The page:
Afterthoughts

Zen Telegram — Paul Reps 1959

 Carol Stout had been an adult college student and teaching assistant of mine and a long-time friend when she reviewed the manuscript of Our Place Among the Stars in early 2016. She had found it absorbing and was going through it a second time, Googling some of the many thinkers and their works that Steven and I had alluded to.  That process is on-going.  She is having her own dialogue with all of them – such a dialogue as the spirit yearns for but seldom finds at the office or indeed in most day to day comings and goings.

You need a punchline.

 But when I met with Carol to go over her experience of the book, she said we hadn’t come up with a punch line, something that pulled it all together, a point of it all.  By the time the words were out of her mouth, though, she realized, Ah!, there isn’t any point.  From their outset, dialogues of this sort aren’t for breaking new ground. That’s not their purpose. Like meditation, they start up in the middle of things. Like life, they don’t have a beginning or an end.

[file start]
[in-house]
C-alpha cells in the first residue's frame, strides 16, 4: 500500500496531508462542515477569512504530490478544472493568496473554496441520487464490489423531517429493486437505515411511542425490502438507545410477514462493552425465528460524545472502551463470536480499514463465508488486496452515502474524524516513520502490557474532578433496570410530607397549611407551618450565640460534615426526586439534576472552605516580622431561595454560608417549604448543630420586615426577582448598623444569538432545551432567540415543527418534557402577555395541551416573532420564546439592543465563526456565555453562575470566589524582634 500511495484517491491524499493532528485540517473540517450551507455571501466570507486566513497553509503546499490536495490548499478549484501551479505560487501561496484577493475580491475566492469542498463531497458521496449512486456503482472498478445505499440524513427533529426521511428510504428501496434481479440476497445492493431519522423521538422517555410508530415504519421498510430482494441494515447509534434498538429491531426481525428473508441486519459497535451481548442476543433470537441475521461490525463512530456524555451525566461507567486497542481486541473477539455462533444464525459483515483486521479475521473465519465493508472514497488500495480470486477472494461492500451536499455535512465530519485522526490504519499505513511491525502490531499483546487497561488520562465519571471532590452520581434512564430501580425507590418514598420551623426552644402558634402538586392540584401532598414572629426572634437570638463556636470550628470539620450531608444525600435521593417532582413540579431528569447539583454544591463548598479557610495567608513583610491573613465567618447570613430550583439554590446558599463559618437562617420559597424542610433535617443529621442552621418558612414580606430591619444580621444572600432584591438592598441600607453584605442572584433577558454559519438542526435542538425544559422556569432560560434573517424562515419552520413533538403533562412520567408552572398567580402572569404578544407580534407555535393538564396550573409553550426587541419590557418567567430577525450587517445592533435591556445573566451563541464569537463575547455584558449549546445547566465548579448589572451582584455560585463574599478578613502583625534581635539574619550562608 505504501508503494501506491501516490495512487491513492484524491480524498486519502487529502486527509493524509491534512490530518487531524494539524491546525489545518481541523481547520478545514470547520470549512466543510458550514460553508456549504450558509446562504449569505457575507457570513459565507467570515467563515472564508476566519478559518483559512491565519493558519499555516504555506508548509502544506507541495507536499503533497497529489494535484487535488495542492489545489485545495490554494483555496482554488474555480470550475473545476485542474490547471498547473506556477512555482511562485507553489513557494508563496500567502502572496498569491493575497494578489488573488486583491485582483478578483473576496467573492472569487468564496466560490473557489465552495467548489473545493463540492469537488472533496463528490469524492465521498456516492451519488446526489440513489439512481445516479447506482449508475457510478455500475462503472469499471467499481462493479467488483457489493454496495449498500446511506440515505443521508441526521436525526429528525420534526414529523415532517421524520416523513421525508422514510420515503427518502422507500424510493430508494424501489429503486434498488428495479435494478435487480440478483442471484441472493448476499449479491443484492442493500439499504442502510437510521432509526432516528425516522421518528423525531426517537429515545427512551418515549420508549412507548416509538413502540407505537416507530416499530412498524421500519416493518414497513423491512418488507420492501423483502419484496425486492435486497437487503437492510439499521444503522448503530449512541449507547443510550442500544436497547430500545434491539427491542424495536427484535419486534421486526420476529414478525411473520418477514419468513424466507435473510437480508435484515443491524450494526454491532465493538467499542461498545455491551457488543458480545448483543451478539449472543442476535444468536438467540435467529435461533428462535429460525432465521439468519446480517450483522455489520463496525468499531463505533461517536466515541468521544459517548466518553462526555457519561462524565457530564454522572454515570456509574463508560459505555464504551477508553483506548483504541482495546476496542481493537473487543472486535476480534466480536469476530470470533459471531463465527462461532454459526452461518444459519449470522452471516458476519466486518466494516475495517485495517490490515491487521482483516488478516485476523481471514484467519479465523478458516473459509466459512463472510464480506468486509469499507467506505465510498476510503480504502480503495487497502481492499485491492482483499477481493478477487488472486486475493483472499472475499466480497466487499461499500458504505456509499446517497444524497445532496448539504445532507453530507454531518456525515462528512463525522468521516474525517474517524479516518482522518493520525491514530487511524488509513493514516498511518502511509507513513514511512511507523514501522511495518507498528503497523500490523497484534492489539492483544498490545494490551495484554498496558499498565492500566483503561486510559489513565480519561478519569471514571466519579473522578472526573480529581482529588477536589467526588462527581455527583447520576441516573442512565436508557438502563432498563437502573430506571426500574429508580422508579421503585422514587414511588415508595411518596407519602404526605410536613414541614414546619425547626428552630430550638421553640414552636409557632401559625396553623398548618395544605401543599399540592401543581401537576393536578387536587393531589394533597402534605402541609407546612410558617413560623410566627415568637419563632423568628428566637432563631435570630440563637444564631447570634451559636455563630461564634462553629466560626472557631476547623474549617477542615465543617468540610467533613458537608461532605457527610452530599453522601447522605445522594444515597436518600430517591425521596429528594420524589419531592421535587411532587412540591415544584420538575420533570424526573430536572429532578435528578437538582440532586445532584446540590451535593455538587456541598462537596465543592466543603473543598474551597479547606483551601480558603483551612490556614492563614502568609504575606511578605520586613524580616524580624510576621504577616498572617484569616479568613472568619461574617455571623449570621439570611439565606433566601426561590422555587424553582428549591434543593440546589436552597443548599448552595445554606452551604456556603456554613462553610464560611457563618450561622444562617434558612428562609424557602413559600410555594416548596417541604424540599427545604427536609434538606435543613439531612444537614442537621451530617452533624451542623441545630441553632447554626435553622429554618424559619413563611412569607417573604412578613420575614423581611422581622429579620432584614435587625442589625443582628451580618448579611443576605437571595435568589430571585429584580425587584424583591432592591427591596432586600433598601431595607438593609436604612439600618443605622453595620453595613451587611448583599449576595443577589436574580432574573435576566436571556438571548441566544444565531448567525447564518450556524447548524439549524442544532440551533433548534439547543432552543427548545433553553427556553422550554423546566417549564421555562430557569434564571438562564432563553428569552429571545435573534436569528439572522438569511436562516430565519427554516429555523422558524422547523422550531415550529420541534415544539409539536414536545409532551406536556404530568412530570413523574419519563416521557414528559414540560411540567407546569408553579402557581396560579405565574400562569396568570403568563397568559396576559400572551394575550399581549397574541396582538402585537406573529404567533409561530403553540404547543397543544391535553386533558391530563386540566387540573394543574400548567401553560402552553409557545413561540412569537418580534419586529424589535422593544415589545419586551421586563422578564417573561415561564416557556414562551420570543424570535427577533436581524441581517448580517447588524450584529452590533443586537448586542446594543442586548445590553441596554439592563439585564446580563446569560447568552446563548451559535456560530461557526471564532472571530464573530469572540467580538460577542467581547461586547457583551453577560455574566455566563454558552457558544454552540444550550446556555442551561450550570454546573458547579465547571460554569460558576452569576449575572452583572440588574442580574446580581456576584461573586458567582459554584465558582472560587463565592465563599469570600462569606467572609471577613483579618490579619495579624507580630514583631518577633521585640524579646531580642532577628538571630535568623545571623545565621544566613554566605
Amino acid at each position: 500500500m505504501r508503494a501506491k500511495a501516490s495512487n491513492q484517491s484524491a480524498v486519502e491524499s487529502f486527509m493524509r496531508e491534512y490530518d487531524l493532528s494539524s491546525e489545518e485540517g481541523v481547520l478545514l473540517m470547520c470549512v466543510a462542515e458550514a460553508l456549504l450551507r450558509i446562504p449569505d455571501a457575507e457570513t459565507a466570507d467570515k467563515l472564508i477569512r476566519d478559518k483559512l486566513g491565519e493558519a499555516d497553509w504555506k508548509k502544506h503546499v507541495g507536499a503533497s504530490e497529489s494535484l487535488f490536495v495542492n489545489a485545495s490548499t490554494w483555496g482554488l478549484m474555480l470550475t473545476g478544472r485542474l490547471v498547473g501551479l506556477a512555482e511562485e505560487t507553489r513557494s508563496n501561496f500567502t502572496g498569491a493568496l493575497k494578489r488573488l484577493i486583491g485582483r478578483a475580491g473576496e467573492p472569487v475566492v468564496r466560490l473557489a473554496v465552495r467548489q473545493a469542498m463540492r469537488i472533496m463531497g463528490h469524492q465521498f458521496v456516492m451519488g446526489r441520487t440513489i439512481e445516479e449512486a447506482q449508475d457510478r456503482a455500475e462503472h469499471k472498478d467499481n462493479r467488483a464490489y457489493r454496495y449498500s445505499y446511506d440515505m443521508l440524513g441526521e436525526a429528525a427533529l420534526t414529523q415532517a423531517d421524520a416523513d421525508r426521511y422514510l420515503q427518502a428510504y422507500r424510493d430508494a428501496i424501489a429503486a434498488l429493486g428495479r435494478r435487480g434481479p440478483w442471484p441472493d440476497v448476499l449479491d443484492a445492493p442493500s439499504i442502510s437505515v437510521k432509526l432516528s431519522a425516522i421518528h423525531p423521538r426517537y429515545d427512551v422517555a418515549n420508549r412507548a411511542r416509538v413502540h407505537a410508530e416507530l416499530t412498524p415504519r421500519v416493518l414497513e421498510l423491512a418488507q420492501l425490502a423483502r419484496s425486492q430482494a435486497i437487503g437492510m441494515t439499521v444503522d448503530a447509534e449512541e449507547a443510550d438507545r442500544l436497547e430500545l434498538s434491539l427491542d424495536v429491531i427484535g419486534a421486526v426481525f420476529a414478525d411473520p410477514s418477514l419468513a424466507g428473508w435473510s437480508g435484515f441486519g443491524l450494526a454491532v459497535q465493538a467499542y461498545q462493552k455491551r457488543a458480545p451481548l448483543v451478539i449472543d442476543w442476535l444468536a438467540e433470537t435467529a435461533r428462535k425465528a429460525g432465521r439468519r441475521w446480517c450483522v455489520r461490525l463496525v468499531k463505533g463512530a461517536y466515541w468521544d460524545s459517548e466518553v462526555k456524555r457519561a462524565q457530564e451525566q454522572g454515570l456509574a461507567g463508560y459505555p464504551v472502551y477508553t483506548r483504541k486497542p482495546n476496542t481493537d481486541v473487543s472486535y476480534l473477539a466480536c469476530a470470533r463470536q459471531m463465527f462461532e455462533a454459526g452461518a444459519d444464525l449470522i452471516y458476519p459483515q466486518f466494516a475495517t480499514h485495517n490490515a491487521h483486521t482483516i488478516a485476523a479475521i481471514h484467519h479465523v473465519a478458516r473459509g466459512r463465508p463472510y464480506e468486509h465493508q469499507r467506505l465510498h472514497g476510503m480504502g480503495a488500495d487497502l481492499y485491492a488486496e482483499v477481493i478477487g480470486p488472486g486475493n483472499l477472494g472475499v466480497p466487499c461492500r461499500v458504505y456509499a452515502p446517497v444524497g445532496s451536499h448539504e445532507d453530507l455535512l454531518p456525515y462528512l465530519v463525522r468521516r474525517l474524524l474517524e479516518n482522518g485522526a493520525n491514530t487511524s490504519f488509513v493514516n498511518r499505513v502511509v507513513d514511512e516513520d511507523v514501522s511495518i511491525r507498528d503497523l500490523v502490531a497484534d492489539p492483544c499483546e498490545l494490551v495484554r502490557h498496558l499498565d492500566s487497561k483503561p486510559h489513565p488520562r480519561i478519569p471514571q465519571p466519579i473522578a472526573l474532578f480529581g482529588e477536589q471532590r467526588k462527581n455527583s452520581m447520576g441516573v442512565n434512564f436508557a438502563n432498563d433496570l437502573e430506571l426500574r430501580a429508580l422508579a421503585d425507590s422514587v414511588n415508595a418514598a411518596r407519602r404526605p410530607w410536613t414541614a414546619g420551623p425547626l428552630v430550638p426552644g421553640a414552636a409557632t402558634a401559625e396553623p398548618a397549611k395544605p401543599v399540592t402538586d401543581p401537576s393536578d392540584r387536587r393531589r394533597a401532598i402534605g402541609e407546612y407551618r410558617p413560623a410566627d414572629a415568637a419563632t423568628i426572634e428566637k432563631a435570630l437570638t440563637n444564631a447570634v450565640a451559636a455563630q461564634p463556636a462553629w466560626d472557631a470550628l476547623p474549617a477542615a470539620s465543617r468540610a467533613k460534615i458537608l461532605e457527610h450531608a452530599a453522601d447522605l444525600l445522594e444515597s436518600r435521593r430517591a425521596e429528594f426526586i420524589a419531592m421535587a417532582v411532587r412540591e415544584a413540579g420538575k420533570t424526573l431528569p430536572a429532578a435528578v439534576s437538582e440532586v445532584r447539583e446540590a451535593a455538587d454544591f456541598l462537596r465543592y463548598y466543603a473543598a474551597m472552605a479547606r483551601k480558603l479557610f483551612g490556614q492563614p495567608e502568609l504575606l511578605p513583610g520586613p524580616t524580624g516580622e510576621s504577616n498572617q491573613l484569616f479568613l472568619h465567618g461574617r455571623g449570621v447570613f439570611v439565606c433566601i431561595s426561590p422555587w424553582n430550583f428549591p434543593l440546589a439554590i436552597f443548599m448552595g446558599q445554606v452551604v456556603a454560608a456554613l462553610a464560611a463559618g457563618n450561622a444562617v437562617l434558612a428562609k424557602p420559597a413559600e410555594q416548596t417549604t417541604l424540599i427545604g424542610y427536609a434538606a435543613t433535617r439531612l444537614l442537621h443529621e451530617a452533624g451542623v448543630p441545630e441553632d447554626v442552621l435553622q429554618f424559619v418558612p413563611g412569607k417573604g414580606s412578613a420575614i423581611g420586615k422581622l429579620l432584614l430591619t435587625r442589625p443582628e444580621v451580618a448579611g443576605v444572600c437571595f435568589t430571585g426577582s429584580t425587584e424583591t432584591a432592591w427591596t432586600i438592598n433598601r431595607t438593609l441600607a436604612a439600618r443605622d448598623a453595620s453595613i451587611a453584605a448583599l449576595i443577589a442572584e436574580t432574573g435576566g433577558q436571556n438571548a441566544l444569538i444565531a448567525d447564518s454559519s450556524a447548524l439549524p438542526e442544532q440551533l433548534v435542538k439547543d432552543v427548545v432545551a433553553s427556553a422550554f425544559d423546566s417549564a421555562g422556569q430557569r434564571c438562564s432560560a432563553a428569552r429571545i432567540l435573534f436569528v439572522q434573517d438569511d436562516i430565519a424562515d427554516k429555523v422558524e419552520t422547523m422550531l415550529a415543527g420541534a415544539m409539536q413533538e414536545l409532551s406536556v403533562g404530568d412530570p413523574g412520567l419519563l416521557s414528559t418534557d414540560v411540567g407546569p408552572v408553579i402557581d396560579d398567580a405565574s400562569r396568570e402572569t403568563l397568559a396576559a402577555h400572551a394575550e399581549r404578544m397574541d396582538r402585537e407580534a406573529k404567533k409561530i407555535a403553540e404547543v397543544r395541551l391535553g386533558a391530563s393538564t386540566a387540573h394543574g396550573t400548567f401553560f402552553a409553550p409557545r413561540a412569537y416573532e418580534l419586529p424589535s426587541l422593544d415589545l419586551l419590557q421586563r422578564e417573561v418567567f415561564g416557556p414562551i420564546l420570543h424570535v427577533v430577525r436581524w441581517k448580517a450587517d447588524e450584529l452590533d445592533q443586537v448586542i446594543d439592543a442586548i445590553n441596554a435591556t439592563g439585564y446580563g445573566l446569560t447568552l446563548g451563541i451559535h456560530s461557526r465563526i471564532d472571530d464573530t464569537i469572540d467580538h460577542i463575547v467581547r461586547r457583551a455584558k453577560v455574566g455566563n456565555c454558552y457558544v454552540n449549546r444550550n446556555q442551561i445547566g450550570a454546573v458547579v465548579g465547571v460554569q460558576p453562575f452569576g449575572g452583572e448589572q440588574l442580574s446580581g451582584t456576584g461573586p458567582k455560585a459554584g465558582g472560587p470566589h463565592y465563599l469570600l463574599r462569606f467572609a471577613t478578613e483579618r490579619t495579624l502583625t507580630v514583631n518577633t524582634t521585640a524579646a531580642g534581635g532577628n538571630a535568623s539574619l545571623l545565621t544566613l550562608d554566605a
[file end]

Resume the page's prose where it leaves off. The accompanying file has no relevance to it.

What they did for Steven and me was to freshen up our experience of our lives, to intensify the moment we live in, to disrobe ordinary reality and fall into extraordinary naked reality, which of course is where all life is.

In medias res

What they did for Steven and me was to freshen up our experience of our lives, to intensify the moment we live in, to disrobe ordinary reality and fall into extraordinary naked reality, which of course is where all life is. So to follow us along, as the dialogues warm up, is to examine sunlight reflecting off a coffee cup, to allow it time to become extra-ordinary, to experience cornflakes and milk and sugar as phenomenal. So dialogues as carried on here are indeed exercises for the spirit.

“…without any express tendency” — That’s the hardest part.

In the heart of the great mystery

Our place among the stars? 
Grovers Corners?

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